In 1973 I first used a computer. With the aid of John Sellers I developed a fortran program which I called Hexagon Galaxy for creating layouts of elements spiraling out from a center changing value (color tones) according to set rules and changeable criteria.  I thought of them as star formation with various temperatures or colors. At first these were small limited runs but over the years they became more elaborate with increasing criteria and the ability to combine galaxies in various ways.  1972-73 was my National Endowment for the Humanities Fellowship, and I studied the history of science, Fortran programming, and other subjects to help understand the relationships of Art and Science, which I had been experiencing first hand since 1965 when I first began working at the Lunar and Planetary laboratory.

Eventually, computers increased their capabilities and became small enough and more economical to purchase and printer technology got a little better (way behind computer development) I was able to get more than numerals, or alphabetic characters and primitive overprinting to give me some idea of the results of a run. And eventually I purchased a small plotter and then was loaned a larger one by Christopher Graeff. At that point I was able to plot hexagons and ‘fill’ them somewhat with color. But to get more than primary tones I ‘mixed’ them additively by making little hexagon rings of color inside the individual elements and achieve a kind of quasi-pointilist effect.  Meanwhile several hexagons were colord penciled, felt penned, and painted when i felt that I had an interesting result.  I was still using this program until about 1998.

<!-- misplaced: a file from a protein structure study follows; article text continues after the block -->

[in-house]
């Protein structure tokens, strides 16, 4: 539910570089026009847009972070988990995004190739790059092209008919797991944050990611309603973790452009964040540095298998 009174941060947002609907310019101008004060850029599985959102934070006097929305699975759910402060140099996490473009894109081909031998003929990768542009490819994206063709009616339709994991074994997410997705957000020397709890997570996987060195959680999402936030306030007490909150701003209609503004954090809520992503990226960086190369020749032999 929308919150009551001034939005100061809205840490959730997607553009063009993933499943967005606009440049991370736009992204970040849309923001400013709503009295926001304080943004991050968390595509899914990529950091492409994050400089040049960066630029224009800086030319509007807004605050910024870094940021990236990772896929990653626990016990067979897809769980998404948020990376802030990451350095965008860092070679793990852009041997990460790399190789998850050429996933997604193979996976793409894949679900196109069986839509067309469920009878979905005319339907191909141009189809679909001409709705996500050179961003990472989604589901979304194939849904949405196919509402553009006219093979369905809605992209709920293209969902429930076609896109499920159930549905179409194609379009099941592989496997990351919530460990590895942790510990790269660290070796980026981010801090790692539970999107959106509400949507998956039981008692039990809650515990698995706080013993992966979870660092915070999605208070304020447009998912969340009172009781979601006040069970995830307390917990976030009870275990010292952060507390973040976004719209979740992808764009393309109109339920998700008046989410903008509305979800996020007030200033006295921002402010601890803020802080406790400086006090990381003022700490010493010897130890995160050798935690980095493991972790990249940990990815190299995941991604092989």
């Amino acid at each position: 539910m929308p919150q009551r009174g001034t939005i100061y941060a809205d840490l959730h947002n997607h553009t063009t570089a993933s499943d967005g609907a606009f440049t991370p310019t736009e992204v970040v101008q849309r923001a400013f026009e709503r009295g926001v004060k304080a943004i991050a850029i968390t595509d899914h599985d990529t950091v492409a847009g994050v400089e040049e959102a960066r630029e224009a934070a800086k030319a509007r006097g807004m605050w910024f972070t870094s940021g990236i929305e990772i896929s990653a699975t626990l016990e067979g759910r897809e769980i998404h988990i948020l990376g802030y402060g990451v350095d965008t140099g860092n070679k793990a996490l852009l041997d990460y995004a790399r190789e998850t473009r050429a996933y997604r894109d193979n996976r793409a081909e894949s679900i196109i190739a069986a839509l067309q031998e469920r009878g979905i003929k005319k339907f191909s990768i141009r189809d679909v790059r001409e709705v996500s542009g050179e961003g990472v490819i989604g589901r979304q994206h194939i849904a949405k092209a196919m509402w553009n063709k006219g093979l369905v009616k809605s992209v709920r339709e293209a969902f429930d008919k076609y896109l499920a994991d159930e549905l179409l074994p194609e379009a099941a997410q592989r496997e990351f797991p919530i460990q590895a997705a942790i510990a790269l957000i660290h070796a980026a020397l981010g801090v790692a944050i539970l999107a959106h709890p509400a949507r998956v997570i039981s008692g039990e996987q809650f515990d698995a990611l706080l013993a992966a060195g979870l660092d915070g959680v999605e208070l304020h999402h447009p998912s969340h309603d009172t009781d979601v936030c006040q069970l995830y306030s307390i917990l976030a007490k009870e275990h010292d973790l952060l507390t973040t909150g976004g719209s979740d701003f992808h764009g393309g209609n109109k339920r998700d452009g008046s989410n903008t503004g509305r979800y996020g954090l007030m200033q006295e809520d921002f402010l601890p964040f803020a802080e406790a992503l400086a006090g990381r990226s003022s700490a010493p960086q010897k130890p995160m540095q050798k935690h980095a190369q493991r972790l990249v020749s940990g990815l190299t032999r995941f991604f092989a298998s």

Ancillary programs or subroutines were developed for keeping track of the many outputs. One of them created semi-random ‘names’ for the hexagon galaxies.

Also from early on I made a correspondence between the colors and musical scales.  There is only one octave in our perception of color, so other octaves took the form of darker and lighter tones.  This palette was kept to 60 tones altogether: 12 tones in the octave in five octaves. A great number scales (combination of notes used in a musical composition) was discovered from around the world (especially India) and proposed by Nicolas Slonimsky in his ‘Thesaurus of Scales and melodic Patterns’ of 1947.  These many choices gave a specific structure to the color patterns beyond say triads, complementaries, supplementaries, tertiary tones, etcs. usually referred to by color theorists, and some artists.

Click on the name of the galaxy under Hexagon Galaxies to the left to see varied results achieved over the years, using the program and different rendering methods..

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